New images of the center of the Milky Way provide a uniquely dramatic perspective of the heart of the galaxy that we call home.
The South African Radio Astronomy Observatory (SARAO) released new images from its radio telescope, MeerKAT, on Jan. 26, which is the most sensitive of its kind. They provide new insight into supernovae, non-thermal filaments, and the enormous black hole at the galaxy's center.
Peering into the Milky Way's center
The MeerKAT telescope uses 64 antennae spread over almost five miles (8 km) to capture radio waves. Only radio waves can pierce through the layers of cosmic dust between the Earth and our galaxy's center, meaning MeerKAT is uniquely positioned to provide insight into the densely packed zone. And the newly-released images are an impressive showcase for MeerKAT's power; though they look like abstract impressionistic artworks, they show "outbursting stars, stellar nurseries, and the chaotic region around the 4 million solar mass supermassive black hole that lurks in the center of our Galaxy," according to SARAO.
That bright egg yolk-like object at the center of the image at the top of the page is the black hole at the heart of the Milky Way. The bright yellow color represents the immense amount of radio emissions from material that is being sucked into the black hole.
The red streaks in the image above, meanwhile, are non-thermal filaments (NTFs), enormous magnetized strands only found near the center of the galaxy. The Sauron-like eye is the black hole shown from another perspective. The researchers who pieced the image together published their findings in a paper in the Astrophysical Journal and SARAO is also releasing a public database for the use of other scientists. Included in that database are details on a never-before-observed supernova remnant.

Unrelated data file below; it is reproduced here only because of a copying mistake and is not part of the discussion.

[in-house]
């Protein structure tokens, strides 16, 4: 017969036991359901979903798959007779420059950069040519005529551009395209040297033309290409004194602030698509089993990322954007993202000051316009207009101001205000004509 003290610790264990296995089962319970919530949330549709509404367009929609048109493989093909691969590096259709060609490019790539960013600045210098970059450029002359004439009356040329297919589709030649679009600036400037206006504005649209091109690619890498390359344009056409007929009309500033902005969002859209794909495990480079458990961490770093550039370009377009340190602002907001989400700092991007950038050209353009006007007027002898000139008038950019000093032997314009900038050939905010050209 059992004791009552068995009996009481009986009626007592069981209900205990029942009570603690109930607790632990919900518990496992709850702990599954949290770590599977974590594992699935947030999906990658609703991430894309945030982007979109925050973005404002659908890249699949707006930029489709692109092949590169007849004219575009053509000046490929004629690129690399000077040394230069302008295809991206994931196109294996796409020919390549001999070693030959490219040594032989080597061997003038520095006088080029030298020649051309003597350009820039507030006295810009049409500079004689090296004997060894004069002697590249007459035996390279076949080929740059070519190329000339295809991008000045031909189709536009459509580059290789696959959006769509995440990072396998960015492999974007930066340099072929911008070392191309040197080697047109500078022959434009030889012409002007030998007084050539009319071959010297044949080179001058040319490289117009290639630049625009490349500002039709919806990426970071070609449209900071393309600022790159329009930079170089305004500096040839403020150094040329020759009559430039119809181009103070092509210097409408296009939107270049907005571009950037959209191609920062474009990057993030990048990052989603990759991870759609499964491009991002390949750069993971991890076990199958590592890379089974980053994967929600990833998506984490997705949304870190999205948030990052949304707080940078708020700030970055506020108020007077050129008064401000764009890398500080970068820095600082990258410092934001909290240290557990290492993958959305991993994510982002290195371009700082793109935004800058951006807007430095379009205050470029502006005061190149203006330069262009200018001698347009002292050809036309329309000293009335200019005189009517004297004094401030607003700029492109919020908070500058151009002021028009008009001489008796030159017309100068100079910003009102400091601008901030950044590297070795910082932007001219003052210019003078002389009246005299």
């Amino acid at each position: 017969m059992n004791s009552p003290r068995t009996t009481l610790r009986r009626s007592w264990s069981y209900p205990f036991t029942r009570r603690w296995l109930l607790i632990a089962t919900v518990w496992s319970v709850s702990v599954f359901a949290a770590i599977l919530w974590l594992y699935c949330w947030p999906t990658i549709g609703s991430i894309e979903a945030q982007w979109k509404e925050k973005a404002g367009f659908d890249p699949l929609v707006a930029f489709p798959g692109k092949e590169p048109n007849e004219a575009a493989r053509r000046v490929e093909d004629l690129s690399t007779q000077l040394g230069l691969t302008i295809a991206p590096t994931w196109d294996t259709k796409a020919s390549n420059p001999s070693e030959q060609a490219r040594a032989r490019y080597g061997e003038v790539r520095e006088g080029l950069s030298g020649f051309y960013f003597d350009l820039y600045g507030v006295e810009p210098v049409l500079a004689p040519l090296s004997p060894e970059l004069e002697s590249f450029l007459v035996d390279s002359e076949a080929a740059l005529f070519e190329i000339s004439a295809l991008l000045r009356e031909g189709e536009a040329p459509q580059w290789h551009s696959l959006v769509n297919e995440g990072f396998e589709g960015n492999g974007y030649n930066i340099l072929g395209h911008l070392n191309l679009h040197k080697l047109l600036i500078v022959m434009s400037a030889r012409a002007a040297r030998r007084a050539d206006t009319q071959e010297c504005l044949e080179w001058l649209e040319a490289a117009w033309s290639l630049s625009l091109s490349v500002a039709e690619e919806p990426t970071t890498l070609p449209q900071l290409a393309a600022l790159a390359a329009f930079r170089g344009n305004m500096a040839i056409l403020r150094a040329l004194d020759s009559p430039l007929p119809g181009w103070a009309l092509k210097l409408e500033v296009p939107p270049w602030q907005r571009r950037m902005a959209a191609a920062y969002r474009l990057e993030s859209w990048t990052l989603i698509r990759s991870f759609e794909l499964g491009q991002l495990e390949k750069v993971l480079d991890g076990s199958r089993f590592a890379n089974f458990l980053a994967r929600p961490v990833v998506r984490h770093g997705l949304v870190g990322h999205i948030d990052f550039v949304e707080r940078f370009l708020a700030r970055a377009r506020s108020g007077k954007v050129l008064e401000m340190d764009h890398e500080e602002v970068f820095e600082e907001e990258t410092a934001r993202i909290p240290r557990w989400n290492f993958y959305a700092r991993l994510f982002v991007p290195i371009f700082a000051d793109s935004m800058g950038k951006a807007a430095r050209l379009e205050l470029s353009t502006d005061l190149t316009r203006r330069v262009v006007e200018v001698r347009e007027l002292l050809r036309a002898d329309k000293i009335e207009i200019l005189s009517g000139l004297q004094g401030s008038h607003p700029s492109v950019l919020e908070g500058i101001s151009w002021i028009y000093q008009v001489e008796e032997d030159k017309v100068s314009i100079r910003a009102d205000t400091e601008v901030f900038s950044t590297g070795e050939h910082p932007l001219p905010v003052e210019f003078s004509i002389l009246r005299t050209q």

MeerKAT's capabilities are a massive 'leap forward'
The immense cloud in the image below is a supernova remnant, while the bright light on the left is called the "Mouse nebula" due to its resemblance to the small rodent. The incredibly bright spot is made up of a pulsar traveling at a few 100 kilometers per second, explaining the visible trailing tail.
"I've spent a lot of time looking at this image in the process of working on it, and I never get tired of it," says Dr. Ian Heywood from the University of Oxford, and the lead author of the study. "When I show this image to people who might be new to radio astronomy, or otherwise unfamiliar with it, I always try to emphasize that radio imaging hasn't always been this way, and what a leap forward MeerKAT really is in terms of its capabilities. It's been a true privilege to work over the years with colleagues from SARAO who built this fantastic telescope."
It's a testament to the capabilities of the MeerKAT telescope, which is set for a 20-dish expansion costing $54 million. The new images are truly impressive — who knew the center of the Milky Way looked so much like a Radiohead album cover?